Kenneth Galbraith The Public Purpose

John Kenneth Galbraith; The Public Purpose

Economics and the Public Purpose, published in 1973, completed the Galbraithian system. It restated his basic hypotheses about industrial society and expanded in particular on two themes.

First, it stressed the significance of the dual economy which obtains in modern industrial societies, a dual economy made up of a 'planning system' (the powerful corporate sector able to dominate) but also of a 'market system' (the world of small, passive, competitive buyers and sellers, still operating as if in the textbook model of perfect competition). The two sectors are, in the USA, approximately equal in size (each representing about 50 % of GNP generated in the domestic private sector). They are not, however, approximately equal in power; and to prevent the strong from bullying the weak Galbraith is eager to recommend public support to the small firm (say, in the form of research and development done on its behalf in government laboratories), together with support to positions of weakness located within the market system itself (notably via support to unionisation, includ­ing that of migrant workers; via minimum wage laws to defend those unable to unite for mutual protection; and via the imposition of maximum hours of employment so as to prevent self-exploitation, including that of the owner-entrepreneur and his family).

Secondly, it drew attention to 'bureaucratic symbiosis' (the phenomenon whereby the goals, ideology and even personnel of the technostructure interact symbiotically with the goals, id­eology and personnel of the civil service; so that, for instance, the expansion of defence ministries results from an expansion of weapons suppliers, and both monoliths collude, in the USA as in the USSR, in order to attain organisational objectives). Arguing that the executive is abnormally dependent on bureaucratic advice, Galbraith emphasized that the check on organisational power must be exercised by the legislative branch of government: it, he contended, is less likely to be the prisoner of bureaucratic truths, pre-digested fictions and organisational inertia, especially after it has come to be dominated by the radical wing of the Democratic Party.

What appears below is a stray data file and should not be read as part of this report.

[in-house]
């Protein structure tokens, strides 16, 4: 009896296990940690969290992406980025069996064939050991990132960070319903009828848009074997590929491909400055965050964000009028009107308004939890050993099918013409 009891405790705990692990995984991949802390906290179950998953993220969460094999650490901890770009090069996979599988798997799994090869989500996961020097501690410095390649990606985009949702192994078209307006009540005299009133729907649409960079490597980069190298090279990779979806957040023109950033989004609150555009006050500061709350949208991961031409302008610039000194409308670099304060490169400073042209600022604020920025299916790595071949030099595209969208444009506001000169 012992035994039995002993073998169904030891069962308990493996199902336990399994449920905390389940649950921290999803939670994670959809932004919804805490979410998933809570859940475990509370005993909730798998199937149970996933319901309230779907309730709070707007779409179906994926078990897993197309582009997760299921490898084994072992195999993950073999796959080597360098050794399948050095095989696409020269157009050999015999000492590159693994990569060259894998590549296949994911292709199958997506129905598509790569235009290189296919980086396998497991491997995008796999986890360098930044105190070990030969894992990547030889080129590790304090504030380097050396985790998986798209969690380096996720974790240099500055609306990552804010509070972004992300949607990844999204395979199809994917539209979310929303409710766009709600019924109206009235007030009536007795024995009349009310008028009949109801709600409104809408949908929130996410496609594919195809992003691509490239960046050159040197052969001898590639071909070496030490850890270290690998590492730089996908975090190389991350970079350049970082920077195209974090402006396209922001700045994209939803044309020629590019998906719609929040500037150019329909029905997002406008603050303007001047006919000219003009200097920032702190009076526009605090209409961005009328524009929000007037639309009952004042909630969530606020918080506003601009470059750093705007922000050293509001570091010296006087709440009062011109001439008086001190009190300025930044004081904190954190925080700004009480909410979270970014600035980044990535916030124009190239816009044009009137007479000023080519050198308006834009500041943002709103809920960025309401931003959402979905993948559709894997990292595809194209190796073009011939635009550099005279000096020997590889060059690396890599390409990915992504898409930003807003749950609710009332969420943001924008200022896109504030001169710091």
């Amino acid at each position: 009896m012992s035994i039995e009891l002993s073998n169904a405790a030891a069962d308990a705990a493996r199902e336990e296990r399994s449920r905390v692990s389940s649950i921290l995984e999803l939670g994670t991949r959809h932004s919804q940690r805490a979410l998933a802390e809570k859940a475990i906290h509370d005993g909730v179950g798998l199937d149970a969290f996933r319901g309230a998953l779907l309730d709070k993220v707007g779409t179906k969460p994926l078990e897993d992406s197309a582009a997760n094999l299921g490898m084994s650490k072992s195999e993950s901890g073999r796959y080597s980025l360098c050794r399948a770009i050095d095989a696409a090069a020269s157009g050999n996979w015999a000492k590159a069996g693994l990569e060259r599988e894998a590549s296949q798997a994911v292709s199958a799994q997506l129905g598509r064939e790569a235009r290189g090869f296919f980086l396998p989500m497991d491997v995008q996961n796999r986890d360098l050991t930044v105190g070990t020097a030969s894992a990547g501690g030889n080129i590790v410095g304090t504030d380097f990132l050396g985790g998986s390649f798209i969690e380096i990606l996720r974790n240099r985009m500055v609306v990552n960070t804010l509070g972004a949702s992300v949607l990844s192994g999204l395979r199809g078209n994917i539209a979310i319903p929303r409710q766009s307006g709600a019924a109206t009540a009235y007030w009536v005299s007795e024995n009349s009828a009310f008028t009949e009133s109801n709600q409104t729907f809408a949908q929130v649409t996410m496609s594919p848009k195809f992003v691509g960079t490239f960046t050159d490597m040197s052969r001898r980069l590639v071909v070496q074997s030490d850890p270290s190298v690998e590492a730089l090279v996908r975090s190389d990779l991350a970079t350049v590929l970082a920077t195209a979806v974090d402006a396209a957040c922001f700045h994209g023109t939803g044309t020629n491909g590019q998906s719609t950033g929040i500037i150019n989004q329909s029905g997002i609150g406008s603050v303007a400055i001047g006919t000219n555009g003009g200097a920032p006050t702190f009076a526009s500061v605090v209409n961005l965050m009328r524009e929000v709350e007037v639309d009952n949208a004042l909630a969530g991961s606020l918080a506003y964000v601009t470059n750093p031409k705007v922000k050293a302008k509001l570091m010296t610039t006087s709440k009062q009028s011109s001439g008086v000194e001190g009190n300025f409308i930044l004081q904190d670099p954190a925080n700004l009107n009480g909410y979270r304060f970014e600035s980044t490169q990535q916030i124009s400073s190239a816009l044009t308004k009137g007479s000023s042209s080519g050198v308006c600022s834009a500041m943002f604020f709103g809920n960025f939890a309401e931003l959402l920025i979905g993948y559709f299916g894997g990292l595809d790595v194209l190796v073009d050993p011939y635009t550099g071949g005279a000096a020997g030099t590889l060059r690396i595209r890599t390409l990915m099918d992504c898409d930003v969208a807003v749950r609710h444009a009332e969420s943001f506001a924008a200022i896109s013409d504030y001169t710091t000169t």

Here once again Galbraith's assertions, with respect to both themes, are subject to challenge. Regarding the dual economy, it is perhaps unhelpful to treat businesses as either weak or strong rather than falling into a continuous spectrum; and it is certainly misleading to lump together, within the market system, both the Harley Street specialist and the Chinese waiter. Also, Galbraith underestimates the dynamism of small business: many important new ideas (despite the advent of the large organisation, with its unquestioned superiority in glamorous areas such as computers, space exploration and atomic energy) in fact originate in the small firm, and are likely increasingly to do so in some future 'post-industrial' service society where the demand for a personal contribution encourages the (flexible) individual rather than the (inflexible) organisation. If, moreover, small business is dynamic, then Galbraith's proposals to buttress positions of weakness within the market system are to be regarded with some caution: neither minimum wage laws (which he admits would lead to the loss of some jobs) nor the imposition of maximum hours of self-employment would assist the weak in their on-going struggle with the strong.

Regarding 'bureaucratic symbiosis', while one welcomes any attempt to prevent bureaucracies public and private from agree­ing upon, say, an aggressive foreign policy principally to improve promotion-prospects and enhance their own social status, it is not clear that such a phenomenon will be overcome by an increase in the power of the State. If anything, it suggests a need for more decentralisation and less concentration in both public and private sectors.